How to answer: If your previous role wasn’t a community manager position, try and think of a lesson that relates to building relationships. The Muse offers good advice for answering this question such as to be prepared with your own definition of failure. First, explain what failure means to you and follow with your lesson. Then explain the situation with an honest account of the story.
5. What do you think makes a strong community?
This question should prompt you to highlight your expertise in the community. Interviewers are looking for someone who really understands what creates a strong community.
How to answer: There is no right answer to this question. It’s truly based on your own opinion and past experiences. Use this as an opportunity to once again show the interviewer your passion and knowledge of community development.
6. How would you build and foster a community?
Creating a community is tough, but that’s why they’re looking for you.
How to answer: The best way to answer this question is to pull from examples of how you’ve built communities in the past. If it wasn’t with a business, that’s OK. Maybe it was a book club or a writing club. The important thing is to take the interviewer step-by-step through the process of how you’ve created, and maintained a community.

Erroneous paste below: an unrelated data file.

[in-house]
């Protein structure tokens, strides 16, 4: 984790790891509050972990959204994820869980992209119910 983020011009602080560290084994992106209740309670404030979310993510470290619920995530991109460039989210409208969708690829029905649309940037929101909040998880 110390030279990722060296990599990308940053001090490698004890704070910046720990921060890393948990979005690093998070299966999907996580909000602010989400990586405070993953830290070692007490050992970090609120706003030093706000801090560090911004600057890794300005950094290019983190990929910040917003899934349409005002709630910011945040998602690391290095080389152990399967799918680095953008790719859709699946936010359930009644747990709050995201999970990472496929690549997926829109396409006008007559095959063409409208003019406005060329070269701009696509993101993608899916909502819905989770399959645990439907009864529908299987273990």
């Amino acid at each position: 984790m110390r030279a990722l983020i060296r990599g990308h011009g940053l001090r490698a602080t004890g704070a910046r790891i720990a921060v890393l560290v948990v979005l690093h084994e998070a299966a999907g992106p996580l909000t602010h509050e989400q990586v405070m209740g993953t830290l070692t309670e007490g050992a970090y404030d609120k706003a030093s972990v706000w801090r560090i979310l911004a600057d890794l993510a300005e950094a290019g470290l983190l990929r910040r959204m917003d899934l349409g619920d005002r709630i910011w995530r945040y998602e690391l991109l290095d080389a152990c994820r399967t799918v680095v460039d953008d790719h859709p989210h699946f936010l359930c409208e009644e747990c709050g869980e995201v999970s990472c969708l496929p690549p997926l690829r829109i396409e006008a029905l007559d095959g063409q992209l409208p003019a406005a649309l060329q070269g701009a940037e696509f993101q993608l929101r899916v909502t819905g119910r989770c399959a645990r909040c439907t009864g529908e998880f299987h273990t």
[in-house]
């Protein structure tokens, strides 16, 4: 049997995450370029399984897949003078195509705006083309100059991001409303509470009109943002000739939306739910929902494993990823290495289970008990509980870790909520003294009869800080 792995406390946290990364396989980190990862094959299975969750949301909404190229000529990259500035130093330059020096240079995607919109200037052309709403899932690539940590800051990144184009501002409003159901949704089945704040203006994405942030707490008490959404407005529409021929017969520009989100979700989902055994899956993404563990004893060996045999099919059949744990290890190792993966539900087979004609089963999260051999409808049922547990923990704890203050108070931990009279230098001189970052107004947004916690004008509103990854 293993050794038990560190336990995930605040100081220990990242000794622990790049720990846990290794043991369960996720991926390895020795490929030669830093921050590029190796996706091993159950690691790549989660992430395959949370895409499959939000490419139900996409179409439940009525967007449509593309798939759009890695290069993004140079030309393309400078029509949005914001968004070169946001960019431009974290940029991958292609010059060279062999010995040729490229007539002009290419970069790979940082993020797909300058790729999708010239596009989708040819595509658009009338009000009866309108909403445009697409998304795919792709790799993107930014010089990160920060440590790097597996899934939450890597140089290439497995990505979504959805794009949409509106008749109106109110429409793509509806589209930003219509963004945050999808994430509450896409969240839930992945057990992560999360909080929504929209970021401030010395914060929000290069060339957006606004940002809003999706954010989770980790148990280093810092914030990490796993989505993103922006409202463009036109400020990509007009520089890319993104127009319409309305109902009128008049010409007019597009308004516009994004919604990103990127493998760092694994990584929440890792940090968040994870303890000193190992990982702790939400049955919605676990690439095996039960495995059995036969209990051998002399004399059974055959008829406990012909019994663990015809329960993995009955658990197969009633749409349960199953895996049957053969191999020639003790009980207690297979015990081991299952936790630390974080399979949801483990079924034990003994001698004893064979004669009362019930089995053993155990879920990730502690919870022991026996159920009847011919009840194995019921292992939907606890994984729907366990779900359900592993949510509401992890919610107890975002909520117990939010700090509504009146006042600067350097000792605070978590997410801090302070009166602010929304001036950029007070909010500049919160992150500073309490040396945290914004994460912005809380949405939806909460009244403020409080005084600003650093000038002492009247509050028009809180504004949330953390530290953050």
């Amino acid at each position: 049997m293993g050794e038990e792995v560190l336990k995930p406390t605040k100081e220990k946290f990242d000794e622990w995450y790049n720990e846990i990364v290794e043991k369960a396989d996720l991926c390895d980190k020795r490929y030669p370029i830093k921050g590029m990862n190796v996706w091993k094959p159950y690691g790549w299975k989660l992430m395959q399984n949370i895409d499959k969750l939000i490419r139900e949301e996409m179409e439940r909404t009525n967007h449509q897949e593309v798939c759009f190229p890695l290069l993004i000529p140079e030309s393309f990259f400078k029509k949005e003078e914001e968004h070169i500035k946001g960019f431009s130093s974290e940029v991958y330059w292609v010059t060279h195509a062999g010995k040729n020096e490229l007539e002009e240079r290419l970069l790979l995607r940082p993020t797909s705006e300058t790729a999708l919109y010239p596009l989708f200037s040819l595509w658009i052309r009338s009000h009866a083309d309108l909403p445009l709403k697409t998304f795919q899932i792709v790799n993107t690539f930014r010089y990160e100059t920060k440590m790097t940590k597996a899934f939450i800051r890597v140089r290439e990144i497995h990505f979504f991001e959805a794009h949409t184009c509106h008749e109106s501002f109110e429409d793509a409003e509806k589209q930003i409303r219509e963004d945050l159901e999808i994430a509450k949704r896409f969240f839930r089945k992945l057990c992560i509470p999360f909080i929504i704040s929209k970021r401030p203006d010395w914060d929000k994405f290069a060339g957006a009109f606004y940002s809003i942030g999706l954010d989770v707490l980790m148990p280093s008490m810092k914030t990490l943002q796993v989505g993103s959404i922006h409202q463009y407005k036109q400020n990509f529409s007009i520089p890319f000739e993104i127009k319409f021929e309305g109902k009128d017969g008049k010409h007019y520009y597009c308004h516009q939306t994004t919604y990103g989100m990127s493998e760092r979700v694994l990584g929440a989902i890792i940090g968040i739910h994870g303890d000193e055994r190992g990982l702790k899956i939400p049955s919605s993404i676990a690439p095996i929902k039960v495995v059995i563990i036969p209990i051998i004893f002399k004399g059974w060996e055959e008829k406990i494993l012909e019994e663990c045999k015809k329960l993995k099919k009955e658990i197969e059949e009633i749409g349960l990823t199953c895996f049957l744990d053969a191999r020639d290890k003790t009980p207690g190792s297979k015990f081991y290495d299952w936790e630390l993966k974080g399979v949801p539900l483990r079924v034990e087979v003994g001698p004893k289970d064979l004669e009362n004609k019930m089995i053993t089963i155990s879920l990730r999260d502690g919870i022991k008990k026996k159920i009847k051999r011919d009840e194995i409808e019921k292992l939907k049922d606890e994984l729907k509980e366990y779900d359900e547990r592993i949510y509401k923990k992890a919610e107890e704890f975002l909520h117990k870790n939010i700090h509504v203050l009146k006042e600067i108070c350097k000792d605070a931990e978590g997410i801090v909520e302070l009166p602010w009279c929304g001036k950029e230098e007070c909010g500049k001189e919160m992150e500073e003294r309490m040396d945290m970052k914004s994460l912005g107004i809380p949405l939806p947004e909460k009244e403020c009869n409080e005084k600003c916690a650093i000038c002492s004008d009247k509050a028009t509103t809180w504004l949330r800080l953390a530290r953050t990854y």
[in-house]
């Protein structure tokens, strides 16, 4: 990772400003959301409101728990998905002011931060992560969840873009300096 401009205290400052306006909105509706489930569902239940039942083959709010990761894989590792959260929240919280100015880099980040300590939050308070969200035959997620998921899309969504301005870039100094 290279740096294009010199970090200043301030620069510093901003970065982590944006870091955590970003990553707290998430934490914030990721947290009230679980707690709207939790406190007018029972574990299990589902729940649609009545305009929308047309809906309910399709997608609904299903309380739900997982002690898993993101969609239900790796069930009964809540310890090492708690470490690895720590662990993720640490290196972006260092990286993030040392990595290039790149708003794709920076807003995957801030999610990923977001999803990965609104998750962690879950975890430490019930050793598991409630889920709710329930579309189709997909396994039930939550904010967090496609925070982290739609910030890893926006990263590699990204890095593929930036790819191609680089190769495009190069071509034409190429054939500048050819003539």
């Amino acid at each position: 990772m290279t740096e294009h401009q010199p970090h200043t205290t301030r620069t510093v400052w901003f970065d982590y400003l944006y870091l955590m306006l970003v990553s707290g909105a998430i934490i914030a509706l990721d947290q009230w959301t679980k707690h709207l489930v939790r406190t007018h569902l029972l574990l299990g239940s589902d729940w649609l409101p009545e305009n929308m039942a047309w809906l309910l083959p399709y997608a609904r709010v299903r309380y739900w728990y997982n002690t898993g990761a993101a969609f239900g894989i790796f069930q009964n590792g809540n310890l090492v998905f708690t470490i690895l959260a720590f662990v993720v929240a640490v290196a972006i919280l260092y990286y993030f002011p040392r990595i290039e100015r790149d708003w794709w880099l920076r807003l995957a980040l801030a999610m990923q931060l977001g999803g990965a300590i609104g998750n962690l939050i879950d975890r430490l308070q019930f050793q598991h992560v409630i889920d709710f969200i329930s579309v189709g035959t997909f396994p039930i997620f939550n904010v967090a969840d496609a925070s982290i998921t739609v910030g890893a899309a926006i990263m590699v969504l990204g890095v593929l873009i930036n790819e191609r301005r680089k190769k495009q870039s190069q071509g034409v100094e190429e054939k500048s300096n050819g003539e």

7. How do you deal with difficult people? Can you give us a specific example?
A good community manager must have excellent communication skills.
How to answer: Customer support is one part of a community manager role. It’s important to share how you’d handle a situation with a difficult person in the community. You may have your own process, but experts say listening, showing empathy and not taking it personally is always a good approach.
8. Where do you see yourself in 5 years?
This is another question asked by an interviewer to understand your passion, commitment and dedication to community management.
How to answer: Again, there is no right answer to this question. Our advice is, to be honest, genuine, and share a story about why you’re passionate about communities and want to build a career around it.
9. Have you ever represented a brand in forums, social media, or a blog rather than your own voice? Tell me about that experience.
As a community manager, you’ll be asked to communicate with members on social media and through blog content.
How to answer: Have you managed social media accounts before? What was your approach? This is a chance to highlight your experience in social media and blogging from previous jobs. Share how it contributed to building a successful community.
10. How do you track success in community management?
Ah, success metrics. In a business, no matter what your role is, proving ROI is always valuable.
How to answer: Measuring community success can be a little tricky at times. It depends on what your community goals are, but there are basic metrics you can keep track of such as member growth, communication engagement rates, and the number of members interested in joining. If you’ve managed a community before, share how you’ve measured success in that role, and how it contributed to the future success of the community.
Ready to knock your interview out of the park? We think you are! Good luck, and we’ll be waiting for you here once you get the job.
How have you prepared for a community manager role before? Share your thoughts with us in the comments section below.